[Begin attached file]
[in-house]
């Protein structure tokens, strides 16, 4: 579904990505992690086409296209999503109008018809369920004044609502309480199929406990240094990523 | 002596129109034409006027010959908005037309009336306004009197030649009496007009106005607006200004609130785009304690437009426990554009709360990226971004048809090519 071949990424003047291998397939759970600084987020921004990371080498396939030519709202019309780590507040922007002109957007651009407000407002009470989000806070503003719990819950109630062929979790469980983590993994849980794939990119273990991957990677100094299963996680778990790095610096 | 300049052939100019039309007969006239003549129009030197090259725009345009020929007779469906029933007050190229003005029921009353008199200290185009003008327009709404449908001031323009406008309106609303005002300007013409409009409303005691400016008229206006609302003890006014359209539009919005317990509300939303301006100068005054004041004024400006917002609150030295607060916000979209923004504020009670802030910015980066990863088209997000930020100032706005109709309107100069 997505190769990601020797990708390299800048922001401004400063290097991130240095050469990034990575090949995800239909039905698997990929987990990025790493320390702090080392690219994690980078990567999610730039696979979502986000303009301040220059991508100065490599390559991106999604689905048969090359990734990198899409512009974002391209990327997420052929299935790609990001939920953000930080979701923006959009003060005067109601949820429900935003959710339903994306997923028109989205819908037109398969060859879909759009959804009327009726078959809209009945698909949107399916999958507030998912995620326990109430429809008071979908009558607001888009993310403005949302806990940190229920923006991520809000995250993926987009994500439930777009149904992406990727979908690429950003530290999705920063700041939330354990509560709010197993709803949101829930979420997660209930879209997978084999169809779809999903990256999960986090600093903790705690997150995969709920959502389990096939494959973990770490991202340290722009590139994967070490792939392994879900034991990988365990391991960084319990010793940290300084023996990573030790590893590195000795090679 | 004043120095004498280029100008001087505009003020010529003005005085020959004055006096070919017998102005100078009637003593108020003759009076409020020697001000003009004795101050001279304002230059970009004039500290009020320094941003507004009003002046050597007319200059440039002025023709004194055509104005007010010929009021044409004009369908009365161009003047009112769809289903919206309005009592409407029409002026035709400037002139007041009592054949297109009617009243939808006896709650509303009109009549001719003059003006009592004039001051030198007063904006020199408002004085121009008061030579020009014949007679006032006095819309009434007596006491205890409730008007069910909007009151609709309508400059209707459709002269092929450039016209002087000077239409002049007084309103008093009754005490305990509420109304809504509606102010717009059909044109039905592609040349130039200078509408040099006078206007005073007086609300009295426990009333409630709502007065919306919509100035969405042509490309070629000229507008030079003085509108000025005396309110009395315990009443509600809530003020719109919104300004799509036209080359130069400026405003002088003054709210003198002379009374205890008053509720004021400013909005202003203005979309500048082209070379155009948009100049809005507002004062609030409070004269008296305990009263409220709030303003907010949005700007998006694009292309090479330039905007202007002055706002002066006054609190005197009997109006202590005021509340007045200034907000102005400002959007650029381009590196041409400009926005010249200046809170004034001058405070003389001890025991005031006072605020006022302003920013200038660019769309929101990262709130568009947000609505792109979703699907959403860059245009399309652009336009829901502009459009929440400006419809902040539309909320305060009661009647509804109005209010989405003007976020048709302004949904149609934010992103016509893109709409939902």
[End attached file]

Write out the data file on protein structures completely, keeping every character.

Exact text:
[in-house]
């Protein structure tokens, strides 16, 4: 579904990505992690086409296209999503109008018809369920004044609502309480199929406990240094990523 | 002596129109034409006027010959908005037309009336306004009197030649009496007009106005607006200004609130785009304690437009426990554009709360990226971004048809090519 071949990424003047291998397939759970600084987020921004990371080498396939030519709202019309780590507040922007002109957007651009407000407002009470989000806070503003719990819950109630062929979790469980983590993994849980794939990119273990991957990677100094299963996680778990790095610096 | 300049052939100019039309007969006239003549129009030197090259725009345009020929007779469906029933007050190229003005029921009353008199200290185009003008327009709404449908001031323009406008309106609303005002300007013409409009409303005691400016008229206006609302003890006014359209539009919005317990509300939303301006100068005054004041004024400006917002609150030295607060916000979209923004504020009670802030910015980066990863088209997000930020100032706005109709309107100069 997505190769990601020797990708390299800048922001401004400063290097991130240095050469990034990575090949995800239909039905698997990929987990990025790493320390702090080392690219994690980078990567999610730039696979979502986000303009301040220059991508100065490599390559991106999604689905048969090359990734990198899409512009974002391209990327997420052929299935790609990001939920953000930080979701923006959009003060005067109601949820429900935003959710339903994306997923028109989205819908037109398969060859879909759009959804009327009726078959809209009945698909949107399916999958507030998912995620326990109430429809008071979908009558607001888009993310403005949302806990940190229920923006991520809000995250993926987009994500439930777009149904992406990727979908690429950003530290999705920063700041939330354990509560709010197993709803949101829930979420997660209930879209997978084999169809779809999903990256999960986090600093903790705690997150995969709920959502389990096939494959973990770490991202340290722009590139994967070490792939392994879900034991990988365990391991960084319990010793940290300084023996990573030790590893590195000795090679 | 004043120095004498280029100008001087505009003020010529003005005085020959004055006096070919017998102005100078009637003593108020003759009076409020020697001000003009004795101050001279304002230059970009004039500290009020320094941003507004009003002046050597007319200059440039002025023709004194055509104005007010010929009021044409004009369908009365161009003047009112769809289903919206309005009592409407029409002026035709400037002139007041009592054949297109009617009243939808006896709650509303009109009549001719003059003006009592004039001051030198007063904006020199408002004085121009008061030579020009014949007679006032006095819309009434007596006491205890409730008007069910909007009151609709309508400059209707459709002269092929450039016209002087000077239409002049007084309103008093009754005490305990509420109304809504509606102010717009059909044109039905592609040349130039200078509408040099006078206007005073007086609300009295426990009333409630709502007065919306919509100035969405042509490309070629000229507008030079003085509108000025005396309110009395315990009443509600809530003020719109919104300004799509036209080359130069400026405003002088003054709210003198002379009374205890008053509720004021400013909005202003203005979309500048082209070379155009948009100049809005507002004062609030409070004269008296305990009263409220709030303003907010949005700007998006694009292309090479330039905007202007002055706002002066006054609190005197009997109006202590005021509340007045200034907000102005400002959007650029381009590196041409400009926005010249200046809170004034001058405070003389001890025991005031006072605020006022302003920013200038660019769309929101990262709130568009947000609505792109979703699907959403860059245009399309652009336009829901502009459009929440400006419809902040539309909320305060009661009647509804109005209010989405003007976020048709302004949904149609934010992103016509893109709409939902």